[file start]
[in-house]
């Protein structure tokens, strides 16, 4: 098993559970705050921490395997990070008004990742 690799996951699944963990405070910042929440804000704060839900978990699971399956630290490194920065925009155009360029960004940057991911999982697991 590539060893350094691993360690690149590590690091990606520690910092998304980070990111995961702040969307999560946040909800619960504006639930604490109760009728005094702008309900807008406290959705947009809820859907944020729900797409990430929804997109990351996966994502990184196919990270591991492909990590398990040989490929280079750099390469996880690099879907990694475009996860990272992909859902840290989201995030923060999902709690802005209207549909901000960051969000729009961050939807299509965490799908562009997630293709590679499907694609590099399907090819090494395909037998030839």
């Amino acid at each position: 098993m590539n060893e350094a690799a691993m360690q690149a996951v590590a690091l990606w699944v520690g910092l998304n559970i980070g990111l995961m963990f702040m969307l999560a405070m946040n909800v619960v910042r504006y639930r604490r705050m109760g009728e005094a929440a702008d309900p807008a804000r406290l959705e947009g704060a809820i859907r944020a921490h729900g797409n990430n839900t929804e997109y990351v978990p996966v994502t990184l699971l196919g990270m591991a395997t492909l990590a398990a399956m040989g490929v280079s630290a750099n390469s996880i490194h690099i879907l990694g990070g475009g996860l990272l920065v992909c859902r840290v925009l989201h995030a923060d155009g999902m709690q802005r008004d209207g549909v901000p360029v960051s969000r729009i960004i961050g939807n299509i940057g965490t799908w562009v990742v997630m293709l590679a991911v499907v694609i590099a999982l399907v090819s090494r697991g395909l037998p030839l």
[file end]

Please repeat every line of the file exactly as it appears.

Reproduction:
[in-house]
């Protein structure tokens, strides 16, 4: 098993559970705050921490395997990070008004990742 690799996951699944963990405070910042929440804000704060839900978990699971399956630290490194920065925009155009360029960004940057991911999982697991 590539060893350094691993360690690149590590690091990606520690910092998304980070990111995961702040969307999560946040909800619960504006639930604490109760009728005094702008309900807008406290959705947009809820859907944020729900797409990430929804997109990351996966994502990184196919990270591991492909990590398990040989490929280079750099390469996880690099879907990694475009996860990272992909859902840290989201995030923060999902709690802005209207549909901000960051969000729009961050939807299509965490799908562009997630293709590679499907694609590099399907090819090494395909037998030839």
């Amino acid at each position: 098993m590539n060893e350094a690799a691993m360690q690149a996951v590590a690091l990606w699944v520690g910092l998304n559970i980070g990111l995961m963990f702040m969307l999560a405070m946040n909800v619960v910042r504006y639930r604490r705050m109760g009728e005094a929440a702008d309900p807008a804000r406290l959705e947009g704060a809820i859907r944020a921490h729900g797409n990430n839900t929804e997109y990351v978990p996966v994502t990184l699971l196919g990270m591991a395997t492909l990590a398990a399956m040989g490929v280079s630290a750099n390469s996880i490194h690099i879907l990694g990070g475009g996860l990272l920065v992909c859902r840290v925009l989201h995030a923060d155009g999902m709690q802005r008004d209207g549909v901000p360029v960051s969000r729009i960004i961050g939807n299509i940057g965490t799908w562009v990742v997630m293709l590679a991911v499907v694609i590099a999982l399907v090819s090494r697991g395909l037998p030839l």